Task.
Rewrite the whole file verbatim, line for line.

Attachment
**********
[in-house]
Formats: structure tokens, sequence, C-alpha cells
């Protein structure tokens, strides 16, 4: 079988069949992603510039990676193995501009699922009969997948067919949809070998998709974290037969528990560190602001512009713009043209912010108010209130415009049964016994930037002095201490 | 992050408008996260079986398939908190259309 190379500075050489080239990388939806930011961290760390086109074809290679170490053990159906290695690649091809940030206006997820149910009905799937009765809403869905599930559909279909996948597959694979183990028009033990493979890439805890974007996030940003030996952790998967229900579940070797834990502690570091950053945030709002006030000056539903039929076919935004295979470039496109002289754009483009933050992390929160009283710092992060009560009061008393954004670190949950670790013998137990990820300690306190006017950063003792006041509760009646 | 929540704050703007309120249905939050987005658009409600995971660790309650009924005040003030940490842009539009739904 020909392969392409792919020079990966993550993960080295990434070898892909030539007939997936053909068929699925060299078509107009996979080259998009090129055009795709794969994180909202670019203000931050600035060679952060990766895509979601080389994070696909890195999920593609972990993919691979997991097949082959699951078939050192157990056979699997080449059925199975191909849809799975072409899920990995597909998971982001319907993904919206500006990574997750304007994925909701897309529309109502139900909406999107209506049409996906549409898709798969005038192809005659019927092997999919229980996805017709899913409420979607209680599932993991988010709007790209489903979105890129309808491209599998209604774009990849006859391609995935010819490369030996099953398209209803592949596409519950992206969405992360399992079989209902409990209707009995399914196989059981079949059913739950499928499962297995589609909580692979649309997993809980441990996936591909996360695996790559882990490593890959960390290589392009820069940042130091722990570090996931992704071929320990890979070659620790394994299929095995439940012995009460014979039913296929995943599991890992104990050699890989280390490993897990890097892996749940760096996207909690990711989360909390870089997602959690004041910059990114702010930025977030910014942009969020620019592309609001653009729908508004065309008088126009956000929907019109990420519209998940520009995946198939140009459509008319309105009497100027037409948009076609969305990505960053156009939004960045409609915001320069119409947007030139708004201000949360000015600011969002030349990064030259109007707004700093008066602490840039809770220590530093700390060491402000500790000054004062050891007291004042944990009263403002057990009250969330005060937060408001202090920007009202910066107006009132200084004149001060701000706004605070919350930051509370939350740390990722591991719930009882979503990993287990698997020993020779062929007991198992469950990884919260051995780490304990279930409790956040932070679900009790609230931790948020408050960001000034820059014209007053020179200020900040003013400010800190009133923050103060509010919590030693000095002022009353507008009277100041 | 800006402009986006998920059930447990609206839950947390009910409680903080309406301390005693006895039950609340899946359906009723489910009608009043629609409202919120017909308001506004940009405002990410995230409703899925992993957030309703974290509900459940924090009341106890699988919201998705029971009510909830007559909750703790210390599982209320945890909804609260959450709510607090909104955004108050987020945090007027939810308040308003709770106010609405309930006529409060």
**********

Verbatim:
[in-house]
Formats: structure tokens, sequence, C-alpha cells
């Protein structure tokens, strides 16, 4: 079988069949992603510039990676193995501009699922009969997948067919949809070998998709974290037969528990560190602001512009713009043209912010108010209130415009049964016994930037002095201490 | 992050408008996260079986398939908190259309 190379500075050489080239990388939806930011961290760390086109074809290679170490053990159906290695690649091809940030206006997820149910009905799937009765809403869905599930559909279909996948597959694979183990028009033990493979890439805890974007996030940003030996952790998967229900579940070797834990502690570091950053945030709002006030000056539903039929076919935004295979470039496109002289754009483009933050992390929160009283710092992060009560009061008393954004670190949950670790013998137990990820300690306190006017950063003792006041509760009646 | 929540704050703007309120249905939050987005658009409600995971660790309650009924005040003030940490842009539009739904 020909392969392409792919020079990966993550993960080295990434070898892909030539007939997936053909068929699925060299078509107009996979080259998009090129055009795709794969994180909202670019203000931050600035060679952060990766895509979601080389994070696909890195999920593609972990993919691979997991097949082959699951078939050192157990056979699997080449059925199975191909849809799975072409899920990995597909998971982001319907993904919206500006990574997750304007994925909701897309529309109502139900909406999107209506049409996906549409898709798969005038192809005659019927092997999919229980996805017709899913409420979607209680599932993991988010709007790209489903979105890129309808491209599998209604774009990849006859391609995935010819490369030996099953398209209803592949596409519950992206969405992360399992079989209902409990209707009995399914196989059981079949059913739950499928499962297995589609909580692979649309997993809980441990996936591909996360695996790559882990490593890959960390290589392009820069940042130091722990570090996931992704071929320990890979070659620790394994299929095995439940012995009460014979039913296929995943599991890992104990050699890989280390490993897990890097892996749940760096996207909690990711989360909390870089997602959690004041910059990114702010930025977030910014942009969020620019592309609001653009729908508004065309008088126009956000929907019109990420519209998940520009995946198939140009459509008319309105009497100027037409948009076609969305990505960053156009939004960045409609915001320069119409947007030139708004201000949360000015600011969002030349990064030259109007707004700093008066602490840039809770220590530093700390060491402000500790000054004062050891007291004042944990009263403002057990009250969330005060937060408001202090920007009202910066107006009132200084004149001060701000706004605070919350930051509370939350740390990722591991719930009882979503990993287990698997020993020779062929007991198992469950990884919260051995780490304990279930409790956040932070679900009790609230931790948020408050960001000034820059014209007053020179200020900040003013400010800190009133923050103060509010919590030693000095002022009353507008009277100041 | 800006402009986006998920059930447990609206839950947390009910409680903080309406301390005693006895039950609340899946359906009723489910009608009043629609409202919120017909308001506004940009405002990410995230409703899925992993957030309703974290509900459940924090009341106890699988919201998705029971009510909830007559909750703790210390599982209320945890909804609260959450709510607090909104955004108050987020945090007027939810308040308003709770106010609405309930006529409060």